I don’t like exams. In fact, I would even go so far as to write that they are the worst … and created by individuals, who are taking out their pent-up aggression from test-taking days on hopeless souls.
While I have many grievances and an inability to purge anxiety-ridden memories, my main complaint is that exams will always be outdated. Why would you get evaluated on how much you know about something at that very moment?
Things change, so it’s best to associate education with a lifetime of learning. The Bechdel test is outdated and new tests have been introduced and widely regarded for taking characters of color into account when analyzing films.
For me, it comes down to this simple evaluation technique. I have this theory that women are what you call … three-dimensional.
Go with it.
They have goals that go beyond fighting an uphill battle against the patriarchy. They are human beings. Cinema is slowly catching on. Women are not at the service of nor solely focused on men.
Now, I’m not saying that’s never the case. It’s just not the full picture (pun intended).
“Real Women Have Curves” (Patricia Cardoso, 2002)
America Ferrera stars as Ana Garcia, a recent high school graduate, who earns a full-ride scholarship to Columbia University. As far as her parents are concerned, she’s not going anywhere. In every single scene of the film adaptation of Josefina López’s play, the tension between loyalty to family and independence is palpable. For first-generation and even second-generation families, the Garcia family may invoke an odd sense of nostalgia: stories of or experiences living with extended family, strict dating rules and even the way Carmen (Lupe Ontiveros) talks to her parrots. However, the intergenerational cultural conflict between Ana and her mother Carmen takes center stage. It’s easy to minimize Carmen to an antagonist, but like so many immigrants, it comes down to a lack of familiarity — and a great deal of love.
This needs a big screen treatment. Pronto. The Miu Miu Women’s Tales, for the uninitiated, is an ongoing series highlighting female short narrative films. Ava Duvernay, Miranda July, and Zoe Cassavates are just a few of the filmmakers, who have been given free rein to shoot the short film of their dreams so long as the actors wear the fashion brand Miu Miu. Not shabby. “Farah” (Alia Shawkat) walks through a Middle Eastern town, running errands and even stopping to chat with a friend when suddenly, a massive bomb explodes. “Farah” cries for help as she tends to a wounded civilian. CUT. This is a replica village utilized to train American soldiers before they are sent overseas. Iranian actress Laila, who plays “Farah,” feels her talents are being misdirected playing a background player. Gates’ use of subverting expectations within the first two minutes is remarkable – that sequence alone is a masterclass on how to efficiently use pacing (and suspense) in a short form narrative.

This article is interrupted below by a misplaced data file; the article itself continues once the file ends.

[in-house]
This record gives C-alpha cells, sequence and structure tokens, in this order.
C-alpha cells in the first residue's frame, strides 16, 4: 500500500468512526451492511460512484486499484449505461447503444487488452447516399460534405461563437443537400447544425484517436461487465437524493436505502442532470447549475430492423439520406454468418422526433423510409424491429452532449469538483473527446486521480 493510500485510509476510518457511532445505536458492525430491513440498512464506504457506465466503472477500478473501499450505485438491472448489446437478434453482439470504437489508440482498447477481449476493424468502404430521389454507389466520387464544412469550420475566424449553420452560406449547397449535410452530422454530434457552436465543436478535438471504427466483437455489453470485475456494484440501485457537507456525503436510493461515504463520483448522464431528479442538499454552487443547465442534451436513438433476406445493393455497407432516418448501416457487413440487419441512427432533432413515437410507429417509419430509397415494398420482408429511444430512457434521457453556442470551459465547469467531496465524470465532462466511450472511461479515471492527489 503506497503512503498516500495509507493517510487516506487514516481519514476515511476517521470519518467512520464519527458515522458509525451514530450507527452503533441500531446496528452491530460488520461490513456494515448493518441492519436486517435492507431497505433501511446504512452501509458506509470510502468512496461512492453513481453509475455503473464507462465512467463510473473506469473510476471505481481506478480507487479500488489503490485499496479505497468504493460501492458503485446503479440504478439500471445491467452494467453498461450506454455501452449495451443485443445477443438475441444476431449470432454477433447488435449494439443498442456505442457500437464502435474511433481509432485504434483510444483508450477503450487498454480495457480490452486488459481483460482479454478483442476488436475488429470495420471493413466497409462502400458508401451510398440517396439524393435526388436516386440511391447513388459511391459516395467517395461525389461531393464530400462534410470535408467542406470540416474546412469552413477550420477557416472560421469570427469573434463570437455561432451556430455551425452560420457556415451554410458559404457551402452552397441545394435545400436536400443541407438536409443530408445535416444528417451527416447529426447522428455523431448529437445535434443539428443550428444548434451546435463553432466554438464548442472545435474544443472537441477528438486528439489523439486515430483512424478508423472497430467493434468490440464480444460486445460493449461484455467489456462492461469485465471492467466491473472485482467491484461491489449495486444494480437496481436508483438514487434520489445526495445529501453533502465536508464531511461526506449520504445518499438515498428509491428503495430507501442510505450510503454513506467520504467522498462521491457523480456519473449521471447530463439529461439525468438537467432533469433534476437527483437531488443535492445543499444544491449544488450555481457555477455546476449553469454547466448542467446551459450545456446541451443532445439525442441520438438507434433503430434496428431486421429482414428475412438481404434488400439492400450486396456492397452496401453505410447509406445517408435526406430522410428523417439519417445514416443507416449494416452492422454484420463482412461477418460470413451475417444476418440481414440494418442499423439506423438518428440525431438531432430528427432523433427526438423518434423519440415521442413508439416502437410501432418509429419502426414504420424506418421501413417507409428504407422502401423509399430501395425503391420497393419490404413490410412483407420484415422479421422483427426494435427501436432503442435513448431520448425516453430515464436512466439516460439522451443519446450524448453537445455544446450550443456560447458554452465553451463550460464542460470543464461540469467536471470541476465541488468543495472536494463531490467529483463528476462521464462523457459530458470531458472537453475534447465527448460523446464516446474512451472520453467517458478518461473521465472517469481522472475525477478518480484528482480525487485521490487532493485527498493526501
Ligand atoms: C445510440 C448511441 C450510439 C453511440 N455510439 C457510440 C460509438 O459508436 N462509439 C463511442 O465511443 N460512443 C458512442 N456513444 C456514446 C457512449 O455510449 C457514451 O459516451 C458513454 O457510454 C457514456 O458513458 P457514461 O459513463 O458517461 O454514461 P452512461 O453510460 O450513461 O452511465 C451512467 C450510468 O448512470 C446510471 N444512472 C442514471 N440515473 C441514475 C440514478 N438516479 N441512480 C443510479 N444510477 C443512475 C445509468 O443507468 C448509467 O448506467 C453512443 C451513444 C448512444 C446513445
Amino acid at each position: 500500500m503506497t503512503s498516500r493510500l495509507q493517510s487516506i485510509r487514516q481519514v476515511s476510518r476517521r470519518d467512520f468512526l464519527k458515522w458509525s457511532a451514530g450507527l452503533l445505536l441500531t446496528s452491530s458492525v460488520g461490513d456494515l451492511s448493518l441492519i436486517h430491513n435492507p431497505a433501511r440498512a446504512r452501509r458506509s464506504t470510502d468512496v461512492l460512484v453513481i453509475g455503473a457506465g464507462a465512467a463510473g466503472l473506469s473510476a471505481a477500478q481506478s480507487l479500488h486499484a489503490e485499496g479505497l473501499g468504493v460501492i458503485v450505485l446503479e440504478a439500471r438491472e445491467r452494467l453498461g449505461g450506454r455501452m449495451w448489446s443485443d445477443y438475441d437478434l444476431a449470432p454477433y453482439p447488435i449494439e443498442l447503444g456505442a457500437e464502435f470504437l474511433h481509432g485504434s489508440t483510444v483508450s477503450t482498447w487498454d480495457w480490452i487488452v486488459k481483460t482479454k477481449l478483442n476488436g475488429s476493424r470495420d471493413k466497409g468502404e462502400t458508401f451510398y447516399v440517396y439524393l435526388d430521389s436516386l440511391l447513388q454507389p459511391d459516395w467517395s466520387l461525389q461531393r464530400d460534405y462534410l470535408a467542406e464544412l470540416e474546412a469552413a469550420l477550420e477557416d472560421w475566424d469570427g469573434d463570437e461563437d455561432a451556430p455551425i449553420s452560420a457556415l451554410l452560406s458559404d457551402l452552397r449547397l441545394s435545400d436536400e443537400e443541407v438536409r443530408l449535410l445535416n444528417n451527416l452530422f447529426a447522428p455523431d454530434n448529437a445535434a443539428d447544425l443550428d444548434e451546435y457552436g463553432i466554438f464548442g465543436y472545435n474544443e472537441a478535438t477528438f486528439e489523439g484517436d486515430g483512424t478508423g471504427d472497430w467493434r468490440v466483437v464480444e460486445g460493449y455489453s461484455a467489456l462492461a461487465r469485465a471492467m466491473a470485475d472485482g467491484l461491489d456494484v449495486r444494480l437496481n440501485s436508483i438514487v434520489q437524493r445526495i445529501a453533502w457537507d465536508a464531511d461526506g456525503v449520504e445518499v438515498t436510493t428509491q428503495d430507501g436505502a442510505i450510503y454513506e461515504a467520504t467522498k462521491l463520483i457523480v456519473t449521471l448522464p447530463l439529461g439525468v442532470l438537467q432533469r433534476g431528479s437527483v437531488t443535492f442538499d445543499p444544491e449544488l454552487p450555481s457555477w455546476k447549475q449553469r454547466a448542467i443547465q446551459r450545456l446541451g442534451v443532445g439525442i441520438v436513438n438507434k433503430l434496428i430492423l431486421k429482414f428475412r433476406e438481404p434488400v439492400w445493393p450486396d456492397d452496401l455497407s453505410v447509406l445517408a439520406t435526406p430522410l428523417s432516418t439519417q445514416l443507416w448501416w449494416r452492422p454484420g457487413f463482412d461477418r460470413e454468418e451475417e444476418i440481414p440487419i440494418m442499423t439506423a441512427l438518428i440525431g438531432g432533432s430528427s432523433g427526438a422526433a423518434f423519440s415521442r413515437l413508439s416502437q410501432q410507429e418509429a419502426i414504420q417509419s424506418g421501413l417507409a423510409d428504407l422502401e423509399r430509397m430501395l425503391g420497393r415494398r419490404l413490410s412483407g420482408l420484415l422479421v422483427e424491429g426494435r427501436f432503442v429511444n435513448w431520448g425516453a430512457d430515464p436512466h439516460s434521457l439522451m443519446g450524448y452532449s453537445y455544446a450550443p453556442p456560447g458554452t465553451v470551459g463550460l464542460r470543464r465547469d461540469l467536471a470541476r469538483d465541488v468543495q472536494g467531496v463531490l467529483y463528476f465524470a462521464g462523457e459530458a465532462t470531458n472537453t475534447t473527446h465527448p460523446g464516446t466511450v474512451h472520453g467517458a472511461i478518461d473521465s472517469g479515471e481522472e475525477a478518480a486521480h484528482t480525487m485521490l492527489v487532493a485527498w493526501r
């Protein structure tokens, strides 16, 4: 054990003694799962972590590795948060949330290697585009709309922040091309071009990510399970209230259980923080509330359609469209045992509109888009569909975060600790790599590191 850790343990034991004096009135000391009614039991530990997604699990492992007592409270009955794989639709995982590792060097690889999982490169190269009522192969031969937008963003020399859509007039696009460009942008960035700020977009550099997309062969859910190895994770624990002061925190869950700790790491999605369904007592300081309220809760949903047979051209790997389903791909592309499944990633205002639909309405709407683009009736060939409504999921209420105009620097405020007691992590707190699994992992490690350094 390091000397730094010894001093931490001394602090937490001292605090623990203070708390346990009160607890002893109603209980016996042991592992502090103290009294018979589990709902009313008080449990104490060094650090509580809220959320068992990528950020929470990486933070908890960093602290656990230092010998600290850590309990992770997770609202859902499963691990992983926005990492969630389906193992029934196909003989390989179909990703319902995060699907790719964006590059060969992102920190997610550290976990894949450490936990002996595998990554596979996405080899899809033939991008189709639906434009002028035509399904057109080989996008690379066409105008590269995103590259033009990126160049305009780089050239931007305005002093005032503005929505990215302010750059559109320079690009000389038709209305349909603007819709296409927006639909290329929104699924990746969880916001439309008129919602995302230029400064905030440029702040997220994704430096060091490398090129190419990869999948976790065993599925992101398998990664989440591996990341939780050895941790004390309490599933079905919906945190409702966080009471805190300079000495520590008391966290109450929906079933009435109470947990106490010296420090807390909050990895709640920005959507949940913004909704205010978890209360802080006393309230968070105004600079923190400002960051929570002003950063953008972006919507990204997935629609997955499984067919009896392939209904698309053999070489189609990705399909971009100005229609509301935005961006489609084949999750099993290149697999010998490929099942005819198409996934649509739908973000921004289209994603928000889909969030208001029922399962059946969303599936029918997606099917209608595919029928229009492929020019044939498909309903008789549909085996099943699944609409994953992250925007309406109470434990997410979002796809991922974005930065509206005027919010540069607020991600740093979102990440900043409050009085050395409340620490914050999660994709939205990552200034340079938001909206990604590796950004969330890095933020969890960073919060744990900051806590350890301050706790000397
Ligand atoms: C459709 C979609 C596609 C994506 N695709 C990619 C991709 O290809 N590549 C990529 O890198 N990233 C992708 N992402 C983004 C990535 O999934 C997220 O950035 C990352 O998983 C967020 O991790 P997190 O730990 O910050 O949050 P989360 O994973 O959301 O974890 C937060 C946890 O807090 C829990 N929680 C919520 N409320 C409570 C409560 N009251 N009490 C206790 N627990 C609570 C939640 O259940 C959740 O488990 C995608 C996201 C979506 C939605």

In the initial character synopsis segment, Jaime (Lucas Jade Zumann) introduces us to his idiosyncratic, strong-willed mother Dorothea (Annette Bening) by recalling a time she argued that her then-young son should have a bank account. After all, she stated “he has volition and autonomy and privacy.” Years later, when adolescent Jaime is transitioning into manhood, Dorothea is unsure how to simultaneously advise her son on and deal with the full-fledged reality of her son’s burgeoning independence and the changing times (turns out 1979 also sent people into a tailspin). So, she enlists Abbie (Greta Gerwig) and Julie (Elle Fanning) to share their lives with him — for good measure. Few films are able to pull off messiness like this one. Its loose plot allows for the conversations, quirks, gazes, everything … to breathe. Even when a character has a geschrei over something, we sit with them for a few seconds after — because this film suggests that we have to grow in order to be better. Every single character — male and female — is flawed and likeable. And they are all crucial in each other’s development.
“A Portrait of Ga” (Margaret Tait, 1952)
Scottish experimental filmmaker Margaret Tait didn’t want to abide by the “grammar of film” when she trained her camera on her mother, Ga, and allowed a series of quiet moments to speak for themselves. So often, when deconstructing a film, we are quick to remind ourselves and viewers that nothing in cinema is coincidental — rarely do filmmakers spontaneously shoot something for the sake of it. Yet, in Tait’s film, the shooting is arguably instinctive to reflect her subject’s youthful abandon. Dialogue is used sparingly, and long shots draw attention to minute details such as the way Ga holds her teacup to how she intently reads. Through the short cinematic portrait of Ga, Tait speaks to all women — those in, nearing and distant from the latter years of life, showing that even if their step is a bit burdened and their hands less nimble, curiosity and the will to live are always present. Always.
Miranda Montenegro a Mexican-American filmmaker. She is an El Centro resident, a graduate of Southwest High School, and a March 2020 graduate of University of California Los Angeles with a Bachelor of Arts degree in English and concentration in Film, Television and Digital Media. Montenegro has interned at Sony Pictures Entertainment, Montecito Picture Company/Ghost Corps Inc., and Focus TV Network.